Below are some tools and examples:

Evaluating and Improving Course Quality 

The other side of evaluation is the course evaluation. Planning time for the evaluation of your course and your delivery of the content is important because reflective teachers are more aware of the ways their courses support student comprehension and also see ways to improve the content. This awareness leads to higher quality online courses over time and a better experience for the learner.  There are many ways you can evaluate your course.  

Information gathered from assessing your students can improve the quality of your online classes. Look for trends in your data. For example, there may be particular areas where many students lacked comprehension. Start by reviewing the area and ask yourself if the objective is clear. Did you include a formative assessment to help students self-assess and see if they understood what they were reading before they moved on?  Did they have enough opportunities to practice or study? Are there areas you think are weak or where you didn’t have enough time to develop them well? You can use this information to refine and improve these areas by including additional information about the topic or perhaps decide to present the material in another way. Here are seven questions to ask yourself as you revise your course, whether you have time now, or as you prepare your next version of your course. These K-12 and Higher Ed standards from Quality Matters can also be used to evaluate your online content.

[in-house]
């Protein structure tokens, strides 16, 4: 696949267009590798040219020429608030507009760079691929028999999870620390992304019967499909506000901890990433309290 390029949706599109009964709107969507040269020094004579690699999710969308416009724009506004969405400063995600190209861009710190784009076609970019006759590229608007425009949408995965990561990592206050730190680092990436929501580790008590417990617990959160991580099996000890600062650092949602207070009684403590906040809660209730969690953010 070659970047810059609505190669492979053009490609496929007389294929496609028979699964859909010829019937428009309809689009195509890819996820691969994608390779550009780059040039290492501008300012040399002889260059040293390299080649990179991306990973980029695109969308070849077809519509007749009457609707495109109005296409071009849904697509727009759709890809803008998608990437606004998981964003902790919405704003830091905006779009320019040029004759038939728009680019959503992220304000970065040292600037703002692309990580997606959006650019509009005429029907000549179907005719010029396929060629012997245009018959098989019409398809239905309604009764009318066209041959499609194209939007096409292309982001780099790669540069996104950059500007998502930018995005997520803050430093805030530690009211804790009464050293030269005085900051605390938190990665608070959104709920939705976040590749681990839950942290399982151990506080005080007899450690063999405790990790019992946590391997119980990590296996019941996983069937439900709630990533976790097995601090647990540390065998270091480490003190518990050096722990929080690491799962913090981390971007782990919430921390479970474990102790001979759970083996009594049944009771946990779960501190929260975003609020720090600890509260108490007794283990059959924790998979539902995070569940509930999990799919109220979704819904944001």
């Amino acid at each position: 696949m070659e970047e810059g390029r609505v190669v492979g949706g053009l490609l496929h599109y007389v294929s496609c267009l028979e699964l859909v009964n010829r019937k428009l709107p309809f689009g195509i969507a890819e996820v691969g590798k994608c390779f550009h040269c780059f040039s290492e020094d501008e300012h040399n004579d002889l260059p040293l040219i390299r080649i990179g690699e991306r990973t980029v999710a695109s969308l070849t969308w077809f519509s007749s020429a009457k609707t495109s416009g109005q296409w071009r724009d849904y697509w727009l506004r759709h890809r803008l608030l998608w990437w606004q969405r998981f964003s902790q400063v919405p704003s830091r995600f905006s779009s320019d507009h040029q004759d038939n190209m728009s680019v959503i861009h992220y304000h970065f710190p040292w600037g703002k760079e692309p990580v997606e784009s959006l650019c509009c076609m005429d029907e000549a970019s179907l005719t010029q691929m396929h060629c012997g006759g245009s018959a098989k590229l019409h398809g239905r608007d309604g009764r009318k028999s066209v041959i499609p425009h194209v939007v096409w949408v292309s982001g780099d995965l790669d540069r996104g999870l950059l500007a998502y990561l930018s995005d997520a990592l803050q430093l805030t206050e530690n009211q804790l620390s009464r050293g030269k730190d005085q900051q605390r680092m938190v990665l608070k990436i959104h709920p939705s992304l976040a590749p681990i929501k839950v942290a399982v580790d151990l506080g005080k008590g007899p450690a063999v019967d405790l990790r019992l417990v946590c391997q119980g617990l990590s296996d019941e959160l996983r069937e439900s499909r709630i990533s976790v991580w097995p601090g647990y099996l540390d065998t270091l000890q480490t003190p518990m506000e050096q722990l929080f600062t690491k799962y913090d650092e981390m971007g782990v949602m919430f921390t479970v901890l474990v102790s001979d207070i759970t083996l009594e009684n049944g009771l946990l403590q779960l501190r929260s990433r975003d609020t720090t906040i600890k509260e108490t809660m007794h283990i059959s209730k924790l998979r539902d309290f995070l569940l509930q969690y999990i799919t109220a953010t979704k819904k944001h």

Another way to get feedback is to ask peers to review your course. It is always a good idea to get additional sets of eyes on your material.  If time is tight, consider providing them with specific questions about the material or directing them to the areas where student comprehension is low.

man standing in front of whiteboard that says "feedback"

Similarly, you can look to students and parents to provide feedback. As you talk to parents and students on the phone or via email, take notes on the feedback you are receiving. Using an online discussion board with settings so only you can see responses or a survey to ask students about their experience in the course can be very helpful. Here are some sample course evaluation questions from the Berkeley Center for Teaching and Learning. 

It is important to assess not only learner performance, but also the course quality as you continue to build and develop your skills as an online teacher. Fortunately, teachers tend to also be lifelong learners!  Good luck with the remainder of your semester as an online teacher and stay well!  

Need a refresher on the other steps in Navigating the Journey to Teaching and Learning online? Check out the steps below:

Introduction
Step 1
Step 2
Step 3
Step 5

CourseArc was built as a tool and team to support organizations as they build online content. Check out our resource site to see how we can help your team. Check back to our blog and social media feeds for additional resources and case studies on how our clients are using CourseArc to move their classrooms online. 

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About the Author:

Jennifer is a member of the CourseArc Client Support Team and has been in Edtech for 8 years. She enjoys working with educators and helping support their online learning initiatives. Jennifer lives on a small farm in the Blue Ridge Mountains of Virginia with her husband and their teenage children.